2001, 2000 and 1999 Bordeaux
Tasting wines built to last several decades a scant six months after they were grapes is a difficult task even for professionals. To get an idea of the challenge facing the early taster, think of the blind men trying to describe the elephant, and then imagine the elephant in motion. This year's Union des Grands Crus tastings, during which the new 2001 vintage was presented to the press and trade at the end of March, was influenced by a number of variables. First was the brilliant weather, the best conditions for this event in recent memory. Low humidity, very cool mornings and comfortably sunny afternoons were the rule, and as a result the young 2001s displayed lovely aromatic purity and verve. (According to those who had begun tasting earlier, the wines had not shown as well the previous week, when conditions were less favorable.)
In my experience, however, high pressure often favors aromatic precision and perfume while suppressing mid-palate texture, and possibly for this reason I overheard numerous tasters at the Union des Grands Crus events complaining that many wines were austere and tannic. (It should be remembered that Bordeaux tasters under the age of 40 are generally allergic to firm tannins under any circumstances, and are often suspicious of wines they don't feel will be immediately pleasant to drink.)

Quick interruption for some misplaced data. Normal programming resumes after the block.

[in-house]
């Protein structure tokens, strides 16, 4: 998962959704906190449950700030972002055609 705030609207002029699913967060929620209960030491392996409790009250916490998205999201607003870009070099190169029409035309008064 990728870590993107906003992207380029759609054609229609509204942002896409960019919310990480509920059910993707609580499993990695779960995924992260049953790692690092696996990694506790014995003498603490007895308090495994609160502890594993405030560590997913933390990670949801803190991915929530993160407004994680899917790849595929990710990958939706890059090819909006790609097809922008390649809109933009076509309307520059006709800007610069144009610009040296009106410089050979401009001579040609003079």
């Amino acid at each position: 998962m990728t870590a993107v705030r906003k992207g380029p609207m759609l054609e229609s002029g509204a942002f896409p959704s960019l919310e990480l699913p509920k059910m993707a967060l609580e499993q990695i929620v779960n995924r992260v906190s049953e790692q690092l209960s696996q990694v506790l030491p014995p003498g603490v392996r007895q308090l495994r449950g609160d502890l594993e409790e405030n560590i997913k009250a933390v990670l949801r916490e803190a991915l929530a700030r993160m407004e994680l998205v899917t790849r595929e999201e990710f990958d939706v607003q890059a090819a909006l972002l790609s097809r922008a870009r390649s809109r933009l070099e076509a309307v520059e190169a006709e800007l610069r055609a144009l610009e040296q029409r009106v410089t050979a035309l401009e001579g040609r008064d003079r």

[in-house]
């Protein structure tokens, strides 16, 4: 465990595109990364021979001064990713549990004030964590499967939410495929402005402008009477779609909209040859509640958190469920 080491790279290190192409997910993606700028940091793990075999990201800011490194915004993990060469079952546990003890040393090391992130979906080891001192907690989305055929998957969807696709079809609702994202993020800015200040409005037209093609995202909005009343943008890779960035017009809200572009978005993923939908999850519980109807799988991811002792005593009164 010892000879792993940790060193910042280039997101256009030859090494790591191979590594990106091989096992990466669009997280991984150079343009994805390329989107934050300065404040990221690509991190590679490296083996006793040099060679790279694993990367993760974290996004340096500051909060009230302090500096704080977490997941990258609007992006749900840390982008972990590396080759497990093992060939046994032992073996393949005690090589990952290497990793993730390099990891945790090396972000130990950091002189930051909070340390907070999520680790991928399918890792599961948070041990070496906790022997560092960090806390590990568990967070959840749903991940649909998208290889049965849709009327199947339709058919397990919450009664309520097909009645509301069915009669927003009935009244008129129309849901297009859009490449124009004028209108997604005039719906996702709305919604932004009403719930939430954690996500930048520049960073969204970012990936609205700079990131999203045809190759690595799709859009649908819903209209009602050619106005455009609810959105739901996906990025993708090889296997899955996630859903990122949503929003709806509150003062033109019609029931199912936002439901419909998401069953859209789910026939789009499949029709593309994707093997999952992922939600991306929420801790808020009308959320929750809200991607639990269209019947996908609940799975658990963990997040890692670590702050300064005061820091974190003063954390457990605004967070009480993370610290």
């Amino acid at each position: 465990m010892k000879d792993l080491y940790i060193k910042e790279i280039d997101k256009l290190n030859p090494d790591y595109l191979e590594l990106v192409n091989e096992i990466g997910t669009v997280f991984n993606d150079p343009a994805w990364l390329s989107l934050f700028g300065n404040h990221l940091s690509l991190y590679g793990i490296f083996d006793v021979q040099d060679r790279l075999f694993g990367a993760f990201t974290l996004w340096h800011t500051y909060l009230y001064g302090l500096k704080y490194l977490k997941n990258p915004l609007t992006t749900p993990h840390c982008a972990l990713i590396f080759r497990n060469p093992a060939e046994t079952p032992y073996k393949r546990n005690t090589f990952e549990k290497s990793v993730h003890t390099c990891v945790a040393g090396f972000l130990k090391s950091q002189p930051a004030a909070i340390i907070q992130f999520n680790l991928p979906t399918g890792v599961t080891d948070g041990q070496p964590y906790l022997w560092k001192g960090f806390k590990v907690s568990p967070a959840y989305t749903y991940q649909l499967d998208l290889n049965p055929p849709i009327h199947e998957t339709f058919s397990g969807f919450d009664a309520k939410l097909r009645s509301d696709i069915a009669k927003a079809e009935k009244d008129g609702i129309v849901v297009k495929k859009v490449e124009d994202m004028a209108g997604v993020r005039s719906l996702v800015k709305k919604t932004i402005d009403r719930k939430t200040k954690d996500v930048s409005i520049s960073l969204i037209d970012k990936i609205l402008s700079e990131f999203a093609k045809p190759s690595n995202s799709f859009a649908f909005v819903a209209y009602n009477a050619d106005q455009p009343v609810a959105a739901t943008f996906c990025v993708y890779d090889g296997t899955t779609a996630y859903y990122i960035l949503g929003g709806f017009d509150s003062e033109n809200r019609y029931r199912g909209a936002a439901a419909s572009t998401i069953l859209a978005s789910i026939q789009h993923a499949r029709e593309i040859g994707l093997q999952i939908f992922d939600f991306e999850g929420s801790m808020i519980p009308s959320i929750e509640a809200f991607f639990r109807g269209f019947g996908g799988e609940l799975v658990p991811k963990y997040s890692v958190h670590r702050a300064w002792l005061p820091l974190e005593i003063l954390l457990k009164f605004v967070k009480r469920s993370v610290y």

At the same time, however, the 2001s were even less evolved than they typically are at this time of year. The 2001 harvest was late to begin with, and many estates also reported that the malolactic fermentations went slower than usual. As a result, numerous wines had only recently been assembled, and many were still disjointed in late March.
All this is to say that the Bordeaux chateau proprietors present their new offerings before these wines are ready for prime time, and that the 2001s were even trickier to taste than usual. Because I went to Bordeaux to retaste the 2000s and, where possible, the finished 1999s, in addition to sampling the young 2001s, I tried to taste the most important wines at each chateau (as well as in a few group tastings on the right bank). I then used the "official" Union des Grands Crus tastings to fill in some gaps as well as to taste certain 2001s a second time.